The outside world, beyond the stone wall surrounding the Haven, is a dangerous, mysterious place for the teens who live inside the hospital. It has been that way for them since the hospital was established in 2020. But the Haven is more than just a hospital to these young teens–it’s their home, the only home they have ever known. But the rules are strict there. Everything is strictly monitored including their education, health, food intake, and sleeping habits. These rules are here for a reason in order to keep the teens healthy and help control the disease that has gotten them labeled as Terminals. They must control the disease the best they can since it claims limbs and various other parts of their anatomy, inside and out.
Most of the teens are content, living a comfortable day to day life as long as their name isn’t called out during lunchtime. But not Shiloh. Shiloh is somehow different. She remembers things that others don’t seem to have any knowledge of whatsoever. Gideon is different too. He dreams of a cure for the Terminals. He dreams of rebelling against the higher powers who control everything at the Haven. Together they begin to question everything. What if they’ve been fed lies?What if the Haven is not as safe as it seems? And what happens to the people who have asked questions in the past?
If you’ve ever read the whole cloning for organ transplant storyline before, this story isn’t going to be fresh and new for you. If you’ve seen The Island, it’s almost identical–just trade adults for teenagers. The teens are clones but they don’t know it and two of the teens happen to sense that something isn’t quite right. The Haven didn’t really come across as original or unique in any way and even if the author didn’t do this intentionally, she had clearly watched the aforementioned movie recently. I don’t have an issue with reading a fresh take on the same old story, but nothing seemed to chime as new or original in this one. Once I got past the first few (intentionally?) confusing chapters, I was bored and could predict exactly how this was going to end. I won’t spoil it entirely, but I promise you’re going to see it coming from miles and miles away. If you’re on an island, you’d be able to spot the mainland.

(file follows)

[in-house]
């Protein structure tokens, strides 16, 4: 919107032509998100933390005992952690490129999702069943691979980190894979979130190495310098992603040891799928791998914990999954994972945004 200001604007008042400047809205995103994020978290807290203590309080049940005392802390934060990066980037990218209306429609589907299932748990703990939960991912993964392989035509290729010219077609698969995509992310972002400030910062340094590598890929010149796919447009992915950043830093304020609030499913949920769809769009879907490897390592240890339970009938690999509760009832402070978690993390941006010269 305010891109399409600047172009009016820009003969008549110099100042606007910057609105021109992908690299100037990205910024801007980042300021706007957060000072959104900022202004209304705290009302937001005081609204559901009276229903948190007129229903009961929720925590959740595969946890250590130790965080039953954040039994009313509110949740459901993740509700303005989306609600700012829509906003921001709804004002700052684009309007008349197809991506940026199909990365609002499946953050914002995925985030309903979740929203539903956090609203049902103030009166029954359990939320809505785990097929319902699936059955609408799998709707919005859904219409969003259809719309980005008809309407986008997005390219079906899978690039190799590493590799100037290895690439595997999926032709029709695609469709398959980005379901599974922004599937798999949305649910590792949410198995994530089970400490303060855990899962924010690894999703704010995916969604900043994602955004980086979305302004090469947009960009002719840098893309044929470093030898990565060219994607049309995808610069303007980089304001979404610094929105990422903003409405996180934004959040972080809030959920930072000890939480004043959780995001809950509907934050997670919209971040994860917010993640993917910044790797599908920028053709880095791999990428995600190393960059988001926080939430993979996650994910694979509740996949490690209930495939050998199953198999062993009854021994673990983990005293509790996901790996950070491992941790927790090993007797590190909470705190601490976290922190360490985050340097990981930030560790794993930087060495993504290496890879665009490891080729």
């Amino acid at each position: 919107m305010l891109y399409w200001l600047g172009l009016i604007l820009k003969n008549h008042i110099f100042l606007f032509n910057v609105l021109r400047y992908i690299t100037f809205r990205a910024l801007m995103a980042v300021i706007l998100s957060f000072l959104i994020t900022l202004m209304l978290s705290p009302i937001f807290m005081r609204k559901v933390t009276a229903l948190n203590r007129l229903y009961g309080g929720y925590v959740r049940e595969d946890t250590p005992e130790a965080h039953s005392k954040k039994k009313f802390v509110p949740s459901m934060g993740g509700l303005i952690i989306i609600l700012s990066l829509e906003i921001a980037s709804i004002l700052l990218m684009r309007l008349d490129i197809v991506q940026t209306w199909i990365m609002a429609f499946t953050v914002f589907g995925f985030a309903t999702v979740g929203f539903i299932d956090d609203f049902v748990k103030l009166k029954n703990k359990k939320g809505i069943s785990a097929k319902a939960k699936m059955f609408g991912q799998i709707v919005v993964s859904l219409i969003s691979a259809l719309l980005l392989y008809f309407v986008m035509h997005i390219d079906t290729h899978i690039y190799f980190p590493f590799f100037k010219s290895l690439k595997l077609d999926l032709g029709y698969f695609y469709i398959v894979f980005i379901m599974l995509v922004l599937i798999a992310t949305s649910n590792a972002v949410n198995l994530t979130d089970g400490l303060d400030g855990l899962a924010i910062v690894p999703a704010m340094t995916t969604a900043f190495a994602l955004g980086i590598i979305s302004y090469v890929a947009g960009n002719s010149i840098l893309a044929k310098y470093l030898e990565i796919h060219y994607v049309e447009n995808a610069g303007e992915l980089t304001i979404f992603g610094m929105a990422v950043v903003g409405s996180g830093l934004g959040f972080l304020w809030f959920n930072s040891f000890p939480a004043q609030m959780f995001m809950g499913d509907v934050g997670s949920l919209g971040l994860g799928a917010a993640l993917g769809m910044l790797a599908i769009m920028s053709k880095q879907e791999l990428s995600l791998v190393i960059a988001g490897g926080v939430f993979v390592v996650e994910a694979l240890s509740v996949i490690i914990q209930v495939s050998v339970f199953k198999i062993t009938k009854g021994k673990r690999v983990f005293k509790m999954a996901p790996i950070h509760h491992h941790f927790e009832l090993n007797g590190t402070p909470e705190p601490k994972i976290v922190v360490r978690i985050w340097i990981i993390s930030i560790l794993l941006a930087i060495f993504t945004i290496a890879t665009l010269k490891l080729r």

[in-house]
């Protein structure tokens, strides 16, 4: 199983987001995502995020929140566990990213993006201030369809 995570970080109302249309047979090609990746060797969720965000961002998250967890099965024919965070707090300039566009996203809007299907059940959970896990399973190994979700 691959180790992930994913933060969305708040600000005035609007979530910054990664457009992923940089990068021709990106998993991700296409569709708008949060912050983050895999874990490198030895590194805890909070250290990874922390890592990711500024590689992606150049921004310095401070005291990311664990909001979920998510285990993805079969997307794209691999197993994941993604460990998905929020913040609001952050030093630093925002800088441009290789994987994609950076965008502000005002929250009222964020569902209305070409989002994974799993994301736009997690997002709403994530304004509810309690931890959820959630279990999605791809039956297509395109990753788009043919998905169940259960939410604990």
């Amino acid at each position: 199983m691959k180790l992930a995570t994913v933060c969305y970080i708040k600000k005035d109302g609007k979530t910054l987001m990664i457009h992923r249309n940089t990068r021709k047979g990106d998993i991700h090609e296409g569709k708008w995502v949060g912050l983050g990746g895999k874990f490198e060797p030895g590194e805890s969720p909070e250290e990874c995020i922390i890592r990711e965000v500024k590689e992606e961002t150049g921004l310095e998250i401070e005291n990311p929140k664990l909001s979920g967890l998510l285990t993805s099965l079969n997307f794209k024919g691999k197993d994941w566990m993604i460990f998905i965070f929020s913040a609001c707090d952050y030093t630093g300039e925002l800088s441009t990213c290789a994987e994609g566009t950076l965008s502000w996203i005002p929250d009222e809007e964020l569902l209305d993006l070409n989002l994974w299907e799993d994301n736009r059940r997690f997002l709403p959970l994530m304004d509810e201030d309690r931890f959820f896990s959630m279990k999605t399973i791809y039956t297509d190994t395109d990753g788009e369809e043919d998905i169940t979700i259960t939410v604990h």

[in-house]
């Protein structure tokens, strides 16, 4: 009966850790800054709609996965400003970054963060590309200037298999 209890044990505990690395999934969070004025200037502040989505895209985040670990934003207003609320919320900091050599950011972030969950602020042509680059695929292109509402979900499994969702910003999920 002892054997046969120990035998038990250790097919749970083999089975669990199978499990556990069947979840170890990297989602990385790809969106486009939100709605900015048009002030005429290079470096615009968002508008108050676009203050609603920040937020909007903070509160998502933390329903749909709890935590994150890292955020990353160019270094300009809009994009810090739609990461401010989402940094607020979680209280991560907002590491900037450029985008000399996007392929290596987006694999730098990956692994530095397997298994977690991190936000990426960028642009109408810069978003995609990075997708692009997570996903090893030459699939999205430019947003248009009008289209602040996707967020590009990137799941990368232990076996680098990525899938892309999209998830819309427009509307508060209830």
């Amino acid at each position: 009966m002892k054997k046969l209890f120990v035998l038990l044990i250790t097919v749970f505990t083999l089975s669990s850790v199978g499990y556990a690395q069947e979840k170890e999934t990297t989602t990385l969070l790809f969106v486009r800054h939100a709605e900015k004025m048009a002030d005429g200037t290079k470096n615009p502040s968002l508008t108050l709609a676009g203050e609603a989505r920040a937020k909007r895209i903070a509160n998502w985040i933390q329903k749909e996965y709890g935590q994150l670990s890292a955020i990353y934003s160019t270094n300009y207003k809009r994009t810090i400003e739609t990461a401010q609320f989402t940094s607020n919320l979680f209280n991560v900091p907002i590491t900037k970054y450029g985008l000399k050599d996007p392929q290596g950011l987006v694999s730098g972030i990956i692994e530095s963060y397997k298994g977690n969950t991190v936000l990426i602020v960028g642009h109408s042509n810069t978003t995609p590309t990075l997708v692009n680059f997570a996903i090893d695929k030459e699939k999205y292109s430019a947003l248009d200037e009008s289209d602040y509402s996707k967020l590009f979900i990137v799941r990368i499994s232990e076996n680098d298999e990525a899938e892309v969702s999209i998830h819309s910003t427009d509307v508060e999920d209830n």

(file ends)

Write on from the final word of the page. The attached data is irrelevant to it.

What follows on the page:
I also have a few gripes with the authors that come out of Utah. There’s a certain naivete about growing up in the Utah bubble and it’s very relatable if you’ve ever met someone that was born and raised in that culture and religion. I don’t mind a clean, family friendly style, but there’s something about the way LDS authors write that gives them away. I just can’t get into the “Gosh, I’m really into some deep sugar over here” type of dialogue and it may just be me, but it really gets in the way of the story. I finished reading, took a look at the author’s bio and sure enough she writes for Mormon Young Adults. How did I ever guess?
Either way, I think that the story and the author have some definite potential, but it didn’t happen in The Haven. You might be able to convince me to read more by this author in the future, but you’d probably have to bribe me with a couple dozen cookies.
Jessa lives in Utah with her husband, 2 sons, 2 dogs and a cat called Number One Boots Kitten. She is a full time mom and enjoys writing short stories in her spare time. She also likes watching anime, reading books, and playing video games.
Review copy was provided free of any obligation by St. Martin’s Griffin. No monetary or any other form of compensation was received.